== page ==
Sunday 3 June 2018

Guest Review: A Clear Blue Sky By Jonny Bairstow & Duncan Hamilton

It's time for another guest reveiw from my sport/history series and this one has a Yorkshire theme-yey!

As a young boy of eight, Jonny Bairstow was dealt a cruel blow. His father David ‘Bluey’ Bairstow, the combative and very popular wicketkeeper and captain of Yorkshire, took his own life at the age of forty-six.
David left behind Jonny, Jonny’s sister Becky and half-brother Andy, and his wife Janet, who had recently been diagnosed with cancer at the time of his death. From these incredibly tough circumstances, Jonny and his family strived to find an even keel and come to terms with the loss of their father and husband.
Jonny found his way through his dedication to sport. He was a gifted and natural athlete, with potential careers ahead of him in rugby and football, but he eventually chose cricket and came to build a career that followed in his father’s footsteps, eventually reaching the pinnacle of the sport and breaking the record for most Test runs in a year by a wicketkeeper.
Written with multiple-award-winning writer Duncan Hamilton, this is an incredible story of triumph over adversity and a memoir with far-reaching lessons about determination and the will to overcome.

Review: This is the autobiography of the Yorkshire and England cricketer Jonny Bairstow, written with the assistance of Duncan Hamilton.

Any description of Jonny Bairstow has to face up to the fact that his father, David Bairstow, who also played cricket for Yorkshire and England, took his own life when Jonny was eight years old. The book describes the circumstances surrounding this event and its aftermath. As well as being an account of Jonny's life and sporting career, it is also a tribute to his late father.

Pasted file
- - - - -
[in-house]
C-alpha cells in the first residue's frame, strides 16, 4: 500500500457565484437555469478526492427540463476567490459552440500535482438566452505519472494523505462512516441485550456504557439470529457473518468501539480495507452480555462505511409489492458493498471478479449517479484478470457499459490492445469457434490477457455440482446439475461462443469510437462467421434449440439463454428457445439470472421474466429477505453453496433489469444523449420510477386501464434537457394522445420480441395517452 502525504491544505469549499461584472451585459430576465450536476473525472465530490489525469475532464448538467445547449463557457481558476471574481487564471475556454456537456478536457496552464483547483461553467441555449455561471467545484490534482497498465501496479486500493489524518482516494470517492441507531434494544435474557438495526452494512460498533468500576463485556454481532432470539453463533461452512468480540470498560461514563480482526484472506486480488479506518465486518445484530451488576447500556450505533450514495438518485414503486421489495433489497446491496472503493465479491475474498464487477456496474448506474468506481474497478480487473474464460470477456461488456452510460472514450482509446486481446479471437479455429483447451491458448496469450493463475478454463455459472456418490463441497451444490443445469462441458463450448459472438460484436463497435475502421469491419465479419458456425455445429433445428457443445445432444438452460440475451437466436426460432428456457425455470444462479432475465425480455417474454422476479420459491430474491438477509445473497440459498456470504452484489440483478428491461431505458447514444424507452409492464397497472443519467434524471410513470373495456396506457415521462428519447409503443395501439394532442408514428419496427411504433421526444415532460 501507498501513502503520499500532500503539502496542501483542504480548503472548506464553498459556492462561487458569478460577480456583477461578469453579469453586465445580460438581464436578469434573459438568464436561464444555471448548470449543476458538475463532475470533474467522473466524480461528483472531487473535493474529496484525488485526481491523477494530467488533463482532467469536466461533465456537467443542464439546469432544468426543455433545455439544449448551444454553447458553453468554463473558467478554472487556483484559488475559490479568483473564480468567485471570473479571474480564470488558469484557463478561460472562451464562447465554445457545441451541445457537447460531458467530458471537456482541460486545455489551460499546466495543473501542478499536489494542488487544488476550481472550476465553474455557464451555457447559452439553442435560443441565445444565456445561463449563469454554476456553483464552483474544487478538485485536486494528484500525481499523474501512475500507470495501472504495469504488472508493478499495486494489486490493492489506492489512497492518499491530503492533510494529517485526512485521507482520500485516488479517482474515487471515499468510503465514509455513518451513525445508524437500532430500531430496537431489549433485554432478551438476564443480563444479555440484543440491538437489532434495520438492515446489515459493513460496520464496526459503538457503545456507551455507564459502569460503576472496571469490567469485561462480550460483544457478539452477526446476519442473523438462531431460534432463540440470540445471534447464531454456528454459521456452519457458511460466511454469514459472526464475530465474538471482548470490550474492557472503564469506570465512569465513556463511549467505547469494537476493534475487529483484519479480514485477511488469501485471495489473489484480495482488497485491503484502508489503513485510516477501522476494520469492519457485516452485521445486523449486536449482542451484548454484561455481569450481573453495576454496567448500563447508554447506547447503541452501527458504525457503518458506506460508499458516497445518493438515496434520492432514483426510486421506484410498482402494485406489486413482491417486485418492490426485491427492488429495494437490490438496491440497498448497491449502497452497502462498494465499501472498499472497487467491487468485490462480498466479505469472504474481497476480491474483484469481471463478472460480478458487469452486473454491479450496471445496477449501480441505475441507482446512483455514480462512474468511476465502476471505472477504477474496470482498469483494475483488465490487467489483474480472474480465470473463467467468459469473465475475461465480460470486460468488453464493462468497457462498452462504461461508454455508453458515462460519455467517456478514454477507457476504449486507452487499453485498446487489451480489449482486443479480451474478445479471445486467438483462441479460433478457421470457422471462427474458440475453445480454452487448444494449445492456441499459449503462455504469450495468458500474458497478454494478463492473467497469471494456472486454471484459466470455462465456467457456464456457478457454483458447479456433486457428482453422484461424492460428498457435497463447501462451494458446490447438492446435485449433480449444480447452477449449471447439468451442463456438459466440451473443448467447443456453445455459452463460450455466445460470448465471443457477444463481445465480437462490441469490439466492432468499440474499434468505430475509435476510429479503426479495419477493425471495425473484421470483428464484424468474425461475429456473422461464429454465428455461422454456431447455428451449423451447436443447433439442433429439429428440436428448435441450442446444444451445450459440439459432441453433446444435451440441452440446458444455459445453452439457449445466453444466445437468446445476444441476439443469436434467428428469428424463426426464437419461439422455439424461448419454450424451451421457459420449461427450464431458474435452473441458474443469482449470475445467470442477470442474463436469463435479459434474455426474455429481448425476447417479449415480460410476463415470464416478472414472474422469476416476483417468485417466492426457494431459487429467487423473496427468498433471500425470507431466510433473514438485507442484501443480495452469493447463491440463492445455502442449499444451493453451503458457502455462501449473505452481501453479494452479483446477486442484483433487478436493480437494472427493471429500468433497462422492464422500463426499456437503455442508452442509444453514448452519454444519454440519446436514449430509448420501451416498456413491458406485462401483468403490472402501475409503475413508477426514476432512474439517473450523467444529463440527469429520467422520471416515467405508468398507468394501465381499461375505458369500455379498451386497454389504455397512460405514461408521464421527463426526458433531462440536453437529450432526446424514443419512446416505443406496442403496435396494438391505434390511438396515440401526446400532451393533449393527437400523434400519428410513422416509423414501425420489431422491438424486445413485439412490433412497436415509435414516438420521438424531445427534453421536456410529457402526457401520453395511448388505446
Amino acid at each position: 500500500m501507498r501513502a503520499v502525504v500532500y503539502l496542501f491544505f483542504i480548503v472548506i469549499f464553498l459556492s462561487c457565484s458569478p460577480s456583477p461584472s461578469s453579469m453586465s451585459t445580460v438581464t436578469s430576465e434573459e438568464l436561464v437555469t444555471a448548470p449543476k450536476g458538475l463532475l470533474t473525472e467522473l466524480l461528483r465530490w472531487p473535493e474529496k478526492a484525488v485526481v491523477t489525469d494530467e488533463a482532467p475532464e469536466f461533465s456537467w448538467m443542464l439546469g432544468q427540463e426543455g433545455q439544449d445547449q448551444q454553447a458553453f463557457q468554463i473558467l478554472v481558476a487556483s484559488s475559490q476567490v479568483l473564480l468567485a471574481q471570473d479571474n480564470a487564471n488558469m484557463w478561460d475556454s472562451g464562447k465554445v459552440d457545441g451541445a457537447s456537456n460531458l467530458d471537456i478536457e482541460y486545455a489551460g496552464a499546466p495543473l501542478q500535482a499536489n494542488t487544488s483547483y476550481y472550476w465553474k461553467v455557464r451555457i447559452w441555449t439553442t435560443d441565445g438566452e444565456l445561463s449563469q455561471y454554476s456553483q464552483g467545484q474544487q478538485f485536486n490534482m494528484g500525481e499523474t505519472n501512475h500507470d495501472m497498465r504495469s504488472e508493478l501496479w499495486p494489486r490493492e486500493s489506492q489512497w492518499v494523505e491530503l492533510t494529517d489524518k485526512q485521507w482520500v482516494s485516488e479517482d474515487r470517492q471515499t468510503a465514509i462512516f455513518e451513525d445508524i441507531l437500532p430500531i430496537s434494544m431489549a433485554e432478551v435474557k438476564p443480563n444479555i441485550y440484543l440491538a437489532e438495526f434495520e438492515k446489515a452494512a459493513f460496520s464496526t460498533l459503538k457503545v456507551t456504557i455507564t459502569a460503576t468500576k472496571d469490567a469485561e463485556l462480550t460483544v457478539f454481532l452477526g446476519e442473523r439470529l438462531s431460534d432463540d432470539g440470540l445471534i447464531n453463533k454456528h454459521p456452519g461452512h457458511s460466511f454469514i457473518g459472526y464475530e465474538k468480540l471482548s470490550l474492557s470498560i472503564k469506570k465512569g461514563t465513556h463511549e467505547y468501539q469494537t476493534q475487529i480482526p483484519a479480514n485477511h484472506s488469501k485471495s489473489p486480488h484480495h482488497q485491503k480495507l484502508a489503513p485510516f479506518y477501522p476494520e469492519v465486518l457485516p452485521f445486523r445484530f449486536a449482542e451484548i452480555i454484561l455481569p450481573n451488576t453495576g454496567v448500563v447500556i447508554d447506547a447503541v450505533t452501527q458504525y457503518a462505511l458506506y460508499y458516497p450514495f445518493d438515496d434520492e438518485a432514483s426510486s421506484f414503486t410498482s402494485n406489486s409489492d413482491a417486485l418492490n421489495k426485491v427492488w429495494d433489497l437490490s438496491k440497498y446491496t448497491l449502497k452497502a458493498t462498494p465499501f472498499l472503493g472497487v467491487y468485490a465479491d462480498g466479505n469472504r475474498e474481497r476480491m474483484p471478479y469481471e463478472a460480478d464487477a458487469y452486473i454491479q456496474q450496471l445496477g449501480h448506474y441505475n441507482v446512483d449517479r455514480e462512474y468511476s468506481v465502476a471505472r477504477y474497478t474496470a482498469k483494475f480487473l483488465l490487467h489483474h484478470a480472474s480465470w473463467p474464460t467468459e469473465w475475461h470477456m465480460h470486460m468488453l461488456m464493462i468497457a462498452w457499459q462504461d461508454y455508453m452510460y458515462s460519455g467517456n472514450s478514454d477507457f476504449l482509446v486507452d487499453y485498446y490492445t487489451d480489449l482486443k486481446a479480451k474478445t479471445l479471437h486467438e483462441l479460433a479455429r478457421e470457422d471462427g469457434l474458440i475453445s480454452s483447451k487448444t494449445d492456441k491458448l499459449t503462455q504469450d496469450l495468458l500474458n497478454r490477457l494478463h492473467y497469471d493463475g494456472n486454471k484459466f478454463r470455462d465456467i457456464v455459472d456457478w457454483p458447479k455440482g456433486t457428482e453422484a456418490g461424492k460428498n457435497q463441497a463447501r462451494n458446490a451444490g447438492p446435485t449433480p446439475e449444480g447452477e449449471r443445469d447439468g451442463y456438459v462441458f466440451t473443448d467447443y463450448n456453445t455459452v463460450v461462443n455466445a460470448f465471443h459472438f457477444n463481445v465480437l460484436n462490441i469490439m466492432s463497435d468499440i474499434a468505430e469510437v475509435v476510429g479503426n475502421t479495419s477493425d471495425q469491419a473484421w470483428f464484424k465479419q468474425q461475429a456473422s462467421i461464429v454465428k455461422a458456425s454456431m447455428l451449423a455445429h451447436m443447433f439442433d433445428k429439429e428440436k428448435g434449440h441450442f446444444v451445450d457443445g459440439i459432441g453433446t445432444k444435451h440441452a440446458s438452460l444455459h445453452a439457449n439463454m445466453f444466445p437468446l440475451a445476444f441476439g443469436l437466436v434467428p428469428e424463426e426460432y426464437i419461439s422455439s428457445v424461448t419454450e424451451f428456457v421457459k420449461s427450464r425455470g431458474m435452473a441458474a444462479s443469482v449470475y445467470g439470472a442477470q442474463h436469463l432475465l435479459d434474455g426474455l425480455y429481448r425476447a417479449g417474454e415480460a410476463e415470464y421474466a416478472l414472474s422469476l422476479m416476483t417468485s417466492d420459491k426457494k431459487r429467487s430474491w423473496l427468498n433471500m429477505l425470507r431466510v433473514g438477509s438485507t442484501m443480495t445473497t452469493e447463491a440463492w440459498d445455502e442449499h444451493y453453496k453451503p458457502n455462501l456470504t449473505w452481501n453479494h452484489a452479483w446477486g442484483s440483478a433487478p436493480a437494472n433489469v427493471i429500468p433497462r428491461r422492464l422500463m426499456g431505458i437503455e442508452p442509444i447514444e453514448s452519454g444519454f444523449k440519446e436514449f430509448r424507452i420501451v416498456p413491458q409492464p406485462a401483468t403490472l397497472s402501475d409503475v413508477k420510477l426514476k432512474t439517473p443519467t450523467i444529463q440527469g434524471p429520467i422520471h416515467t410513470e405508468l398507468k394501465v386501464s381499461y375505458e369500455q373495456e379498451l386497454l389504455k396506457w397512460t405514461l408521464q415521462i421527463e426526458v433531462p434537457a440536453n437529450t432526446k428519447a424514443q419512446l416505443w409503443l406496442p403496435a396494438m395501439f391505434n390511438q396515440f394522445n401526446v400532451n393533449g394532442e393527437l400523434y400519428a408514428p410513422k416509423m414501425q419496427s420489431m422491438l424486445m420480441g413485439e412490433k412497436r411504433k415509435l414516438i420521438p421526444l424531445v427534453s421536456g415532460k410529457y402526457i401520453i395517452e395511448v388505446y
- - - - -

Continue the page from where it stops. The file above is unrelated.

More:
Thus, there are two strands running simultaneously through the book. The main strand covers Jonny's upbringing and his cricketing career to date, whilst the second strand is concerned with his father David's career. The book describes Jonny's early life, his schooling, his progression through Yorkshire's cricketing academy and Yorkshire's first eleven and his being capped for England. Although there are sad moments, I found the book to be uplifting and shows a very thoughtful side to Jonny Bairstow's character. What comes across very strongly is the support he received from various quarters, but most particularly from his family.

I found the book interesting and thought provoking. I was drawn to it since I am a cricketer myself and first encountered Jonny when he was a small boy and acted as scorer in a club cricket match in which I was playing. Now, I am looking forward to seeing him playing in a Test Match at Headingley later this summer. Even if you are not a cricket fan, this story of overcoming initial setbacks will be inspiring.

To order your copy now, just click the link: UK or US

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